Update, Jan. 16, 2013: Well, we're gonna have to add a "Just Kidding!" to this blog post now. Shortly after UCI announced that they would allow e-cigs and chewing tobacco on campus, the statement was retracted. UCI now joins all of the other California Universities in having a completely smoke, tobacco, and nicotine free campus. Ah man, UCI, we were really proud of you for going against the grain. The school has not commented, however, on why they changed their mind.
Original Post, Jan. 3, 2013: January 1 marked the University of California school system's kickoff of smoke-free campuses. From Santa Barbara to Berkley, students are no longer allowed to light-up on campus, in parking lots, and even in their cars. But what about e-cigarettes or chewing tobacco? Those nicotine-delivering products aren't allowed either! (Just kidding about chewing tobacco; nobody does that anymore). However, UC Irvine has decided to take a less totalitarian approach, and is the only campus to allow e-cigs.
While UCI is still banning regular ol' cigarettes, the Smoke-Free Task Force decided that e-cigs, chewing tobacco, and snuff (the less-gross version of chew) are A-OK. Of course, it's not because UCI wants to take a relaxed stance on smoking; the university hopes it will promote cessation instead of aggravating smoker-students so much that they need to have three cigarettes once they leave campus. If there's anything we learned from Prohibition…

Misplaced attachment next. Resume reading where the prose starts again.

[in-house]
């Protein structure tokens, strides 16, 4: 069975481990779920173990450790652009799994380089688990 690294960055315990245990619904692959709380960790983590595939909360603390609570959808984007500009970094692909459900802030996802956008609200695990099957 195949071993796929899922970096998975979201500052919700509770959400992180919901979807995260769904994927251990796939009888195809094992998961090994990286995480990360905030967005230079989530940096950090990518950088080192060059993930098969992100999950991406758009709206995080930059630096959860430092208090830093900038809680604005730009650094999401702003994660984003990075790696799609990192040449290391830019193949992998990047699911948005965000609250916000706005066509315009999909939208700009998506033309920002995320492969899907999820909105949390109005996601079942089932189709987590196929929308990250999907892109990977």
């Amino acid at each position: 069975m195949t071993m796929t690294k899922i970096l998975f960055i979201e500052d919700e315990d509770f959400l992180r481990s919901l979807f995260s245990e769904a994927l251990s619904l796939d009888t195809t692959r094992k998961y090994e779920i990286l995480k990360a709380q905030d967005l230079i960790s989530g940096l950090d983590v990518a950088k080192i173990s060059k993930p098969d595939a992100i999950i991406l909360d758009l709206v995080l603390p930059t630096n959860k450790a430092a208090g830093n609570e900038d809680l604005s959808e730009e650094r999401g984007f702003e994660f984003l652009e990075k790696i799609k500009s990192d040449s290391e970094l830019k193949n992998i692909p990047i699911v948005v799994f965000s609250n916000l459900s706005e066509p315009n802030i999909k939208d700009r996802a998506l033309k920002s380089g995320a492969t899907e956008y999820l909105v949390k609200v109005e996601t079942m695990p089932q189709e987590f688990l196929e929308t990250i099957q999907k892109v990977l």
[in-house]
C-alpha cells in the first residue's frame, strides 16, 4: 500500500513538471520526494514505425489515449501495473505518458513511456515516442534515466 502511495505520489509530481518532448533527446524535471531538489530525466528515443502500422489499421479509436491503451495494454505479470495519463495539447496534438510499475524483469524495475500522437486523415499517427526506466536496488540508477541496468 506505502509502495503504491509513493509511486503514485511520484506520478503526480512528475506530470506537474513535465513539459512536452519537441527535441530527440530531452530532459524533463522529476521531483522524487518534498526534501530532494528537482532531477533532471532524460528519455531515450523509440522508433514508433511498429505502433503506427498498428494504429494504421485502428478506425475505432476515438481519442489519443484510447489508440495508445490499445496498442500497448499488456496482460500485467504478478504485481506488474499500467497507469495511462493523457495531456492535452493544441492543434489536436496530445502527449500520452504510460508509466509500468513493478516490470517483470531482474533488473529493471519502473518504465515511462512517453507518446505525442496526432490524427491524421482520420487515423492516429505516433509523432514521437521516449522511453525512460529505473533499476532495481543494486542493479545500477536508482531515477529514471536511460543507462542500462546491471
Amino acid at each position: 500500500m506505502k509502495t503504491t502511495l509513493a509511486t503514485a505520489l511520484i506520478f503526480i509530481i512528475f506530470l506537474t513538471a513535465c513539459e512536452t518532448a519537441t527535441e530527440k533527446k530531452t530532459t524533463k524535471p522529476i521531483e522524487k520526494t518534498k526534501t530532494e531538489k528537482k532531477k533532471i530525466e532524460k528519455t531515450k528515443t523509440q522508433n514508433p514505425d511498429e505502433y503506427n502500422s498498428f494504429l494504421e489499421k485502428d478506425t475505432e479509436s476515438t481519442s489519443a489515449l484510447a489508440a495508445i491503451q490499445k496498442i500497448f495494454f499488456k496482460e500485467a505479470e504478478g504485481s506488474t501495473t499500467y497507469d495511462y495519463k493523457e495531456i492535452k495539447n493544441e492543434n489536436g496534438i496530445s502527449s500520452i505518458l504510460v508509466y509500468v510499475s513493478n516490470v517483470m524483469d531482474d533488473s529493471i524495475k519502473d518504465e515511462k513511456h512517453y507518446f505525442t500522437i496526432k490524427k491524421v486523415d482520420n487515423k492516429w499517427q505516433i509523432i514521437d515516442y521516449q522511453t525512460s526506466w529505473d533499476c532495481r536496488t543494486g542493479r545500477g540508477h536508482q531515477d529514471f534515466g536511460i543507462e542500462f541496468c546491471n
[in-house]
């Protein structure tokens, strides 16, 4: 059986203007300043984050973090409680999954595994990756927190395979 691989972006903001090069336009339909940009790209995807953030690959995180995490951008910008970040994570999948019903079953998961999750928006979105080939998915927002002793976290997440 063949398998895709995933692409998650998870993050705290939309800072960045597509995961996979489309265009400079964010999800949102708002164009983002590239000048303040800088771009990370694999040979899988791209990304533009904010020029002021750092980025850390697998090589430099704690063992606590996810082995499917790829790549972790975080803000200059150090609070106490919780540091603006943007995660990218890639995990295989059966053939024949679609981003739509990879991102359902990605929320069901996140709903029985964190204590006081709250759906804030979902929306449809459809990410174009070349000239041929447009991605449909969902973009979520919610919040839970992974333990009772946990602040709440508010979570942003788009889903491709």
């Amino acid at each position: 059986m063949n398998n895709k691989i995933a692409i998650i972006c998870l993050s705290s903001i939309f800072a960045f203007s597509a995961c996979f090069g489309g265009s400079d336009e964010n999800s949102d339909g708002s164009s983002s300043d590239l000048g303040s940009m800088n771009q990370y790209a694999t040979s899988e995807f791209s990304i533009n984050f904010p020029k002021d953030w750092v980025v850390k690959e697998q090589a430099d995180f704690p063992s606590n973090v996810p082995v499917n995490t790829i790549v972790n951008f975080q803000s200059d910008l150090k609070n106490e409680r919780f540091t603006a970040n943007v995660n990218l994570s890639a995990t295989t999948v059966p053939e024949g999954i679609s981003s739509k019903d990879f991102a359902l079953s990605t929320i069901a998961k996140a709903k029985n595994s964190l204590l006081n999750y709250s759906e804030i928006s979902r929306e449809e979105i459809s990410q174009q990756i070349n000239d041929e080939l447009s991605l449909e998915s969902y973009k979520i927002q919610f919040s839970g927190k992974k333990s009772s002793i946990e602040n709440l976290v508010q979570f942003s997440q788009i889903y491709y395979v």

In an article on UCI's website, professor David Timberlake explains that this stance came about because these "so-called 'harm-reduction products'" aren't fully understood. While chewing tobacco is well-known for producing horrid photos of people missing half their jaw, doctors, consumers, and the government have yet to agree about the effects of e-cigarettes. One thing's for sure: blueberry-waffle vapor smells a helluva lot better than smoke, and chewing tobacco isn't disturbing unless you have to see the aftermath.
If you'd like to know more about e-cigarettes, read some of our past articles.